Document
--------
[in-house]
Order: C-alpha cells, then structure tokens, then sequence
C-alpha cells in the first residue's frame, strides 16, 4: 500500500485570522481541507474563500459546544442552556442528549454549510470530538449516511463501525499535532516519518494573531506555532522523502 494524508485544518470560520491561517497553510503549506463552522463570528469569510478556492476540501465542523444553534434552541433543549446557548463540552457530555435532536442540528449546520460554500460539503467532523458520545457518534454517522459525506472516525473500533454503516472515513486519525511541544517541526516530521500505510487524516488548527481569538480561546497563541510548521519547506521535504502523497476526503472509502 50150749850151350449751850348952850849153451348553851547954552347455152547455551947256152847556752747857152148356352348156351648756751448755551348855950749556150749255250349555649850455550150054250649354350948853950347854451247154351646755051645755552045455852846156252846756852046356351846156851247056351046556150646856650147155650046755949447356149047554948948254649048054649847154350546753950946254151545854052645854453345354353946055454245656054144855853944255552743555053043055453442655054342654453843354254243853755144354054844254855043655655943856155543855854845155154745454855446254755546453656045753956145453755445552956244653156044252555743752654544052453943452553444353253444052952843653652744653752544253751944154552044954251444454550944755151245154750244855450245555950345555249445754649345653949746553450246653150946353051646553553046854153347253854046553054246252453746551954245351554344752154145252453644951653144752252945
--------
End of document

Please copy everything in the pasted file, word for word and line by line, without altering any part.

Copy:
[in-house]
Order: C-alpha cells, then structure tokens, then sequence
C-alpha cells in the first residue's frame, strides 16, 4: 500500500485570522481541507474563500459546544442552556442528549454549510470530538449516511463501525499535532516519518494573531506555532522523502 494524508485544518470560520491561517497553510503549506463552522463570528469569510478556492476540501465542523444553534434552541433543549446557548463540552457530555435532536442540528449546520460554500460539503467532523458520545457518534454517522459525506472516525473500533454503516472515513486519525511541544517541526516530521500505510487524516488548527481569538480561546497563541510548521519547506521535504502523497476526503472509502 50150749850151350449751850348952850849153451348553851547954552347455152547455551947256152847556752747857152148356352348156351648756751448755551348855950749556150749255250349555649850455550150054250649354350948853950347854451247154351646755051645755552045455852846156252846756852046356351846156851247056351046556150646856650147155650046755949447356149047554948948254649048054649847154350546753950946254151545854052645854453345354353946055454245656054144855853944255552743555053043055453442655054342654453843354254243853755144354054844254855043655655943856155543855854845155154745454855446254755546453656045753956145453755445552956244653156044252555743752654544052453943452553444353253444052952843653652744653752544253751944154552044954251444454550944755151245154750244855450245555950345555249445754649345653949746553450246653150946353051646553553046854153347253854046553054246252453746551954245351554344752154145252453644951653144752252945